Cells perform all the basic functions of an organism. Cells take in and process the energy from food and carry the genetic information that controls reproduction, growth, and energy generation of metabolism. All cells also have a cell membrane with a lipid bilayer structure that helps the cell control its interactions with its environment. The cellular structure of living organisms is one of the unifying features of biology, as all organisms share the same basic format.
Cells are made up of molecules, structures that are composed of elements such as hydrogen, oxygen, and carbon bonded together. The most common molecule in cells is water, but cells also have larger biological molecules such as proteins, lipids, and carbohydrates. Specialized cells may also contain minerals that aid in the structure or function of the cells. For example, bone cells have high concentrations of calcium, and red blood cells contain iron, which aids in the delivery of oxygen to cells throughout an animal body. Plant cells also use molecules of various minerals in their functions. For example, potassium and magnesium are vital for the process of photosynthesis (using the energy of sunlight to form glucose). Without nitrogen, plant cells develop poorly, with stunted growth and yellow leaves.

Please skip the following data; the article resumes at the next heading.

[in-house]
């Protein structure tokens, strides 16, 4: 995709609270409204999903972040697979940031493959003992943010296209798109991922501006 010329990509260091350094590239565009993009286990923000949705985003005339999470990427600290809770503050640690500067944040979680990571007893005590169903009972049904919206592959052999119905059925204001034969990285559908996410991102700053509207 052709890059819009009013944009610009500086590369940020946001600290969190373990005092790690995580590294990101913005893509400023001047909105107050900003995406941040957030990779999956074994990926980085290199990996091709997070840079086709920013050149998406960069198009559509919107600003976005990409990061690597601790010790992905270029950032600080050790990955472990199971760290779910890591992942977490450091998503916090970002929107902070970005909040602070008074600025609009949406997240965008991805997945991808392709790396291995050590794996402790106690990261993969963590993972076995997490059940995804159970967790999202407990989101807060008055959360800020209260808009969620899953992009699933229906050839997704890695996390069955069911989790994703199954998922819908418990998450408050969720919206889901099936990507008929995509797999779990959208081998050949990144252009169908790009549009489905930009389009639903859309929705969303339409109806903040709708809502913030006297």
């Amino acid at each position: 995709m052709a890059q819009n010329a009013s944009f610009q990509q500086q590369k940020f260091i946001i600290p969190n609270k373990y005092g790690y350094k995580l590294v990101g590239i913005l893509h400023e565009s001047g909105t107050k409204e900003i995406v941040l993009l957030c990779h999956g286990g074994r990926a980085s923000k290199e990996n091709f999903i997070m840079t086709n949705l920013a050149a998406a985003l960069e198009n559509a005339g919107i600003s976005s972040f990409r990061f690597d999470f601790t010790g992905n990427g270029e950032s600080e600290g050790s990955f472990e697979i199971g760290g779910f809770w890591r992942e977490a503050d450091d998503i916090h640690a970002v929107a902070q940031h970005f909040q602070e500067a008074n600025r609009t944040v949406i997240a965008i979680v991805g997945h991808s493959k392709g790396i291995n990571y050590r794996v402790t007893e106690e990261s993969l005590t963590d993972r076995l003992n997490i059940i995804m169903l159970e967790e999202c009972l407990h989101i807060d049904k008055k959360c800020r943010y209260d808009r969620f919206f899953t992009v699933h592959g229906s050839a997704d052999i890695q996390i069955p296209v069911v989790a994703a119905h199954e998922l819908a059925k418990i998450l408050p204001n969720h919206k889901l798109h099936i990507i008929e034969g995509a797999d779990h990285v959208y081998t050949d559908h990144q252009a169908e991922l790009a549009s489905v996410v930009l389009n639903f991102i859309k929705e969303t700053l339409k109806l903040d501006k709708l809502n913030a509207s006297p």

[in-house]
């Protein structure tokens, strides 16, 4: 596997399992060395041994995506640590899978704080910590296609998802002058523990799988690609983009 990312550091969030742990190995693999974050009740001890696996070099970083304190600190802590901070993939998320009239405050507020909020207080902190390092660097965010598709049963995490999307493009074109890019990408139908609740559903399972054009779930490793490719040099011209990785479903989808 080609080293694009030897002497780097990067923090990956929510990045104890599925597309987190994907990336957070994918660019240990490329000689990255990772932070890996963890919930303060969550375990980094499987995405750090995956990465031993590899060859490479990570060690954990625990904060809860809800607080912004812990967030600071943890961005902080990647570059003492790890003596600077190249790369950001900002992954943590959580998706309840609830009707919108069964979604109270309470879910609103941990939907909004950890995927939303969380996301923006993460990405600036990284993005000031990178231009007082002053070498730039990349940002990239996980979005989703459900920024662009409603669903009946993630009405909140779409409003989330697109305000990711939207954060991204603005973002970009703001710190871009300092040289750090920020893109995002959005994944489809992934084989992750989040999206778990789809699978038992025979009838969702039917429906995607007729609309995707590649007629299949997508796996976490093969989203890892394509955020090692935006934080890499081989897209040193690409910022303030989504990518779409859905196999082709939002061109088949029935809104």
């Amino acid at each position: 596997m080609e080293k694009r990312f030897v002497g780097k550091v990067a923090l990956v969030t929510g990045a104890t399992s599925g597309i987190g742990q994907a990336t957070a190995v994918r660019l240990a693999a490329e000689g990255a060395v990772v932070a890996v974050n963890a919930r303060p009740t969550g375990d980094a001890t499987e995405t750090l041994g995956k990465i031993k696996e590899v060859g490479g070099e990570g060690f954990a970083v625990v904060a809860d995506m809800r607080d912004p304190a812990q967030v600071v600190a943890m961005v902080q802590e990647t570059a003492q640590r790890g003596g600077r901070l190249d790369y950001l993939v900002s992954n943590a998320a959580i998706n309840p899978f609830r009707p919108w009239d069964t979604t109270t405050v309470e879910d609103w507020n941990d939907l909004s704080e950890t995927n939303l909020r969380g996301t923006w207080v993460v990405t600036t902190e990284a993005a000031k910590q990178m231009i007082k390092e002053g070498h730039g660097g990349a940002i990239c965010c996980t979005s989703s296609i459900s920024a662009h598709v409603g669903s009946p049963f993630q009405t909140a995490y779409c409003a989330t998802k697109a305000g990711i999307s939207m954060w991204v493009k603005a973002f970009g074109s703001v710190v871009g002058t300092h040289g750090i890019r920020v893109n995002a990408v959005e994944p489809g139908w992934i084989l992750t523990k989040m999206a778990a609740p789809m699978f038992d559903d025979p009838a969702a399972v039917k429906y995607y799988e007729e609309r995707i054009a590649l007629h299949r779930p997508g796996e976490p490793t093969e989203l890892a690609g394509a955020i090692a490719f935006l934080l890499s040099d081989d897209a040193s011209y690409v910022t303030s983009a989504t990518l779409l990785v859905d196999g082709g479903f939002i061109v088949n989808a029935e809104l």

The nature and function of each cell is determined by its DNA. Some organisms are composed of only one cell that performs all the functions of the organism, including growth, metabolic functions, and reproduction. In organisms composed of multiple cells, some functions of the organism may be controlled by specialized cells or groups of cells. For example, while all cells in a human have the capacity to reproduce themselves, the specialized sperm and egg cells are the cells that function to reproduce the entire organism. Similarly, specialized immune cells are responsible for detecting and eliminating disease-causing pathogens.